Plant and Krauss: A most curious collaboration
By Brian Mansfield, Special for USA TODAY
When Robert Plant and Alison Krauss decided to make an album together, even the two singers weren't sure what it might sound like.
"Alison's got one of the most amazing voices on the planet," says Plant, 59. "And it's as different from mine as …" He pauses, clearly at a loss for a comparison that conveys the magnitude. "As mine is to hers, you know? We're so radically opposed, so different."
Raising Sand, released this week, pairs a classic rocker who has been known to detour into '50s rock 'n' roll and Middle Eastern music with an angelic-voiced fiddle prodigy who brought a pop sensibility to bluegrass. Full of twilight tremolo and midnight moans, the collaboration turned out to be an artistically successful endeavor.
Both artists wanted it "to be dark and meaningful and have substance," says Krauss, 36. "Now, how we were going to get to that with both of us was where we were, maybe, foggier."
Krauss is a fan of British blues-rock belters, "but it would have been silly for it to be anything like that," she says. Still, she sounds bluesier than she ever has.
Raising Sand, recorded in Nashville and California with producer T Bone Burnett, taps into shared musical turf. They harmonize on two songs by Byrds co-founder Gene Clark and another pair from the Everly Brothers catalog, but the originals barely hint at the places Plant and Krauss take them. Other songs come from Tom Waits, Townes Van Zandt, Doc Watson and Naomi Neville.
Shortly after the album was mixed, Krauss played it for two friends whose opinions she valued. One turned to the other and said he couldn't compare it to anything he'd heard before. "And I thought, 'Isn't that about the nicest thing you could ever hope to hear?' "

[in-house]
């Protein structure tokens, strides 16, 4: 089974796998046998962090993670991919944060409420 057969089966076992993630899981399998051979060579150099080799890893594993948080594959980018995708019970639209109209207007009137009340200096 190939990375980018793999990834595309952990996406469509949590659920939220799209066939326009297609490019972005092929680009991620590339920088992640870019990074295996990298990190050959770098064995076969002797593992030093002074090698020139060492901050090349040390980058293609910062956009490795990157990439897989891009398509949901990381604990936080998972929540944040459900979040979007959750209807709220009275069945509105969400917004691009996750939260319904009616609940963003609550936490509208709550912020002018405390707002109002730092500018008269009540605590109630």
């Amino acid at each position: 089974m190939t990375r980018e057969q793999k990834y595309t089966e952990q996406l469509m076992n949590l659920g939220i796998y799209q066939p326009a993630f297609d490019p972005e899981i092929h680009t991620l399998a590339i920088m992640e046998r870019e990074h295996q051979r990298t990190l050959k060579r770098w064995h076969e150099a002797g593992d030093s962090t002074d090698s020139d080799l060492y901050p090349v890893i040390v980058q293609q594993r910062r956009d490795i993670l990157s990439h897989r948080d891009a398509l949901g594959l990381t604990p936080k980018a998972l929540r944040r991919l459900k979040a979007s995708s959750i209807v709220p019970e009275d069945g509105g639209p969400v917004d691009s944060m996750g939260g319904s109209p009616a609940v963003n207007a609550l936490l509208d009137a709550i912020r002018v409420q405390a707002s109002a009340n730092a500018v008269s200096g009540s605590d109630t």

Plant and Krauss initially sang together at a Leadbelly tribute at the Rock and Roll Hall of Fame in 2004. Nashville began buzzing with rumors of a full-scale collaboration shortly after.
What took so long? "We were doing other things which were working," Plant says. In November, he'll reunite for one night in London with his Led Zeppelin bandmates. Krauss had a country hit earlier this year, reworking Missing You with John Waite.
But they're already hinting that Raising Sand might not be a one-time thing.
"This is living music," Plant says. "This can go anywhere. We could make another record next week. We could even write."
Both prefer chasing muses to chasing dollars. "Success has no comparison to inspiration," Krauss says. "This is the stuff that keeps you up at night."
[I bought this CD and all I can say is, it's beautiful! I loved it right away. The tenderness in this music is wonderful. Their voices blend so magically. Great music just to relax by and just get in a nice comfort zone.]